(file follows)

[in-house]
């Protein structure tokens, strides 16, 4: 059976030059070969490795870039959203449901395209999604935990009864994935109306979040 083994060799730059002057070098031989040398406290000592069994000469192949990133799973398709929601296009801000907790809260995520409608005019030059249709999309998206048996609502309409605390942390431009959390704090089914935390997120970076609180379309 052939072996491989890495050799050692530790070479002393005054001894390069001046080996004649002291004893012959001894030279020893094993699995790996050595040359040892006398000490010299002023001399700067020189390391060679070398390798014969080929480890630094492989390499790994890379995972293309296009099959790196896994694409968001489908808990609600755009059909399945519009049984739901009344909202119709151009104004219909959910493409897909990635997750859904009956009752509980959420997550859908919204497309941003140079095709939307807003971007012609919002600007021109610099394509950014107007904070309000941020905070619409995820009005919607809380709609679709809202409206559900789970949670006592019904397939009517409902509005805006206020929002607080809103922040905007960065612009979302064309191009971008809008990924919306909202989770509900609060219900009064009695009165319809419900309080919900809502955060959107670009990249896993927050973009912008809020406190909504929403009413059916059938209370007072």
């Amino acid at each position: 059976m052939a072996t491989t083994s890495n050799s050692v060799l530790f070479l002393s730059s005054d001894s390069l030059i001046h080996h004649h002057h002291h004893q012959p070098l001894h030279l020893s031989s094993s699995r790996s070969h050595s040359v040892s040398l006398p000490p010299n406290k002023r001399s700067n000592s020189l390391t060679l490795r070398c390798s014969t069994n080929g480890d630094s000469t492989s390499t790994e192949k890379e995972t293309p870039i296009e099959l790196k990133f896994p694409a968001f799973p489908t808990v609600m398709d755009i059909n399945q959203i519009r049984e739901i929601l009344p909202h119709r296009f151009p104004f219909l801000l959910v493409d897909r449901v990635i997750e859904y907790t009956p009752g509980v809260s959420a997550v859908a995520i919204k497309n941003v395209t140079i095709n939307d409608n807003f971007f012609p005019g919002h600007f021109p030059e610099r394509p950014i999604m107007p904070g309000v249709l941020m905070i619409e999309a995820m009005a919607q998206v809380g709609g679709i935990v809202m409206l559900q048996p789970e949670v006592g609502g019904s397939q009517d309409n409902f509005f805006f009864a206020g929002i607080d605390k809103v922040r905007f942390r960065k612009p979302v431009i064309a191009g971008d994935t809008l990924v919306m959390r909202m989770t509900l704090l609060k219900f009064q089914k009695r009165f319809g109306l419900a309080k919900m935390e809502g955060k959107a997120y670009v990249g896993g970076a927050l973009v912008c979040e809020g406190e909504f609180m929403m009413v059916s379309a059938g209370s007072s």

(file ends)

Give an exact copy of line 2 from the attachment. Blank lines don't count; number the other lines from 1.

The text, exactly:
């Protein structure tokens, strides 16, 4: 059976030059070969490795870039959203449901395209999604935990009864994935109306979040 083994060799730059002057070098031989040398406290000592069994000469192949990133799973398709929601296009801000907790809260995520409608005019030059249709999309998206048996609502309409605390942390431009959390704090089914935390997120970076609180379309 052939072996491989890495050799050692530790070479002393005054001894390069001046080996004649002291004893012959001894030279020893094993699995790996050595040359040892006398000490010299002023001399700067020189390391060679070398390798014969080929480890630094492989390499790994890379995972293309296009099959790196896994694409968001489908808990609600755009059909399945519009049984739901009344909202119709151009104004219909959910493409897909990635997750859904009956009752509980959420997550859908919204497309941003140079095709939307807003971007012609919002600007021109610099394509950014107007904070309000941020905070619409995820009005919607809380709609679709809202409206559900789970949670006592019904397939009517409902509005805006206020929002607080809103922040905007960065612009979302064309191009971008809008990924919306909202989770509900609060219900009064009695009165319809419900309080919900809502955060959107670009990249896993927050973009912008809020406190909504929403009413059916059938209370007072």